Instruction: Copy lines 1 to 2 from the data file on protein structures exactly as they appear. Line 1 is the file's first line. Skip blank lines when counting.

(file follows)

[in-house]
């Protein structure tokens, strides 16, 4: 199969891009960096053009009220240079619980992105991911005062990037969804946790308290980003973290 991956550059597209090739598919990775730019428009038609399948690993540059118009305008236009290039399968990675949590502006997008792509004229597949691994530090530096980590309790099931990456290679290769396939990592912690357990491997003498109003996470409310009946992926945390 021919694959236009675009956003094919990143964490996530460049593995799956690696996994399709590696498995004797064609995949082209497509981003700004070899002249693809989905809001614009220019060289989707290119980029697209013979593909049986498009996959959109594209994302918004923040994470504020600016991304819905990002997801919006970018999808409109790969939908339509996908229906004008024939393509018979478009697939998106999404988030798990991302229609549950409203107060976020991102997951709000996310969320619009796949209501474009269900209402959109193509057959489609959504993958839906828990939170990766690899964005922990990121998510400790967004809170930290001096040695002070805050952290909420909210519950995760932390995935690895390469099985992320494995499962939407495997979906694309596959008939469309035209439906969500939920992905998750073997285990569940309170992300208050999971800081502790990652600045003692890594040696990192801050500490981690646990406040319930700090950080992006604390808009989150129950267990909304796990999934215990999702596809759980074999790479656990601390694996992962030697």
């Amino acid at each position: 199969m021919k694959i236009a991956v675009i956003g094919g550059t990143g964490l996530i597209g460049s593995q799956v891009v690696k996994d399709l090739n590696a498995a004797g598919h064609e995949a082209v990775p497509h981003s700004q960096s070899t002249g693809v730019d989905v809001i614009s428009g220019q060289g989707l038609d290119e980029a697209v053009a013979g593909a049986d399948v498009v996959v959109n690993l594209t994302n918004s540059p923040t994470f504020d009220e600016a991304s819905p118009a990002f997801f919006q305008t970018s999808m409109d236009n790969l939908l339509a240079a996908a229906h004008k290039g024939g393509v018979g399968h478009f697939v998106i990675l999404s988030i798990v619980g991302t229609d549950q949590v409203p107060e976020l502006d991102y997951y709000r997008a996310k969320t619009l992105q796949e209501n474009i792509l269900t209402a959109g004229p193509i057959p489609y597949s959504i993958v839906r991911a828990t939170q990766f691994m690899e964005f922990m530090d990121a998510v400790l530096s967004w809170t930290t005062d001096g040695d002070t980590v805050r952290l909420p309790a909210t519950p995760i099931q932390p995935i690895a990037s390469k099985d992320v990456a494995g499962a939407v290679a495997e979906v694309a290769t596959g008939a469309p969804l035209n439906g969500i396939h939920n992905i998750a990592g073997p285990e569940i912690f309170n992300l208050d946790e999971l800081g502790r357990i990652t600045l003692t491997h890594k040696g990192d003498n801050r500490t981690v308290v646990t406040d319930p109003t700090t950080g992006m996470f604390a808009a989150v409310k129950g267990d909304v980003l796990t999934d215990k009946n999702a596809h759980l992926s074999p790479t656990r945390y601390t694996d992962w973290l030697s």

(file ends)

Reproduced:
[in-house]
């Protein structure tokens, strides 16, 4: 199969891009960096053009009220240079619980992105991911005062990037969804946790308290980003973290 991956550059597209090739598919990775730019428009038609399948690993540059118009305008236009290039399968990675949590502006997008792509004229597949691994530090530096980590309790099931990456290679290769396939990592912690357990491997003498109003996470409310009946992926945390 021919694959236009675009956003094919990143964490996530460049593995799956690696996994399709590696498995004797064609995949082209497509981003700004070899002249693809989905809001614009220019060289989707290119980029697209013979593909049986498009996959959109594209994302918004923040994470504020600016991304819905990002997801919006970018999808409109790969939908339509996908229906004008024939393509018979478009697939998106999404988030798990991302229609549950409203107060976020991102997951709000996310969320619009796949209501474009269900209402959109193509057959489609959504993958839906828990939170990766690899964005922990990121998510400790967004809170930290001096040695002070805050952290909420909210519950995760932390995935690895390469099985992320494995499962939407495997979906694309596959008939469309035209439906969500939920992905998750073997285990569940309170992300208050999971800081502790990652600045003692890594040696990192801050500490981690646990406040319930700090950080992006604390808009989150129950267990909304796990999934215990999702596809759980074999790479656990601390694996992962030697």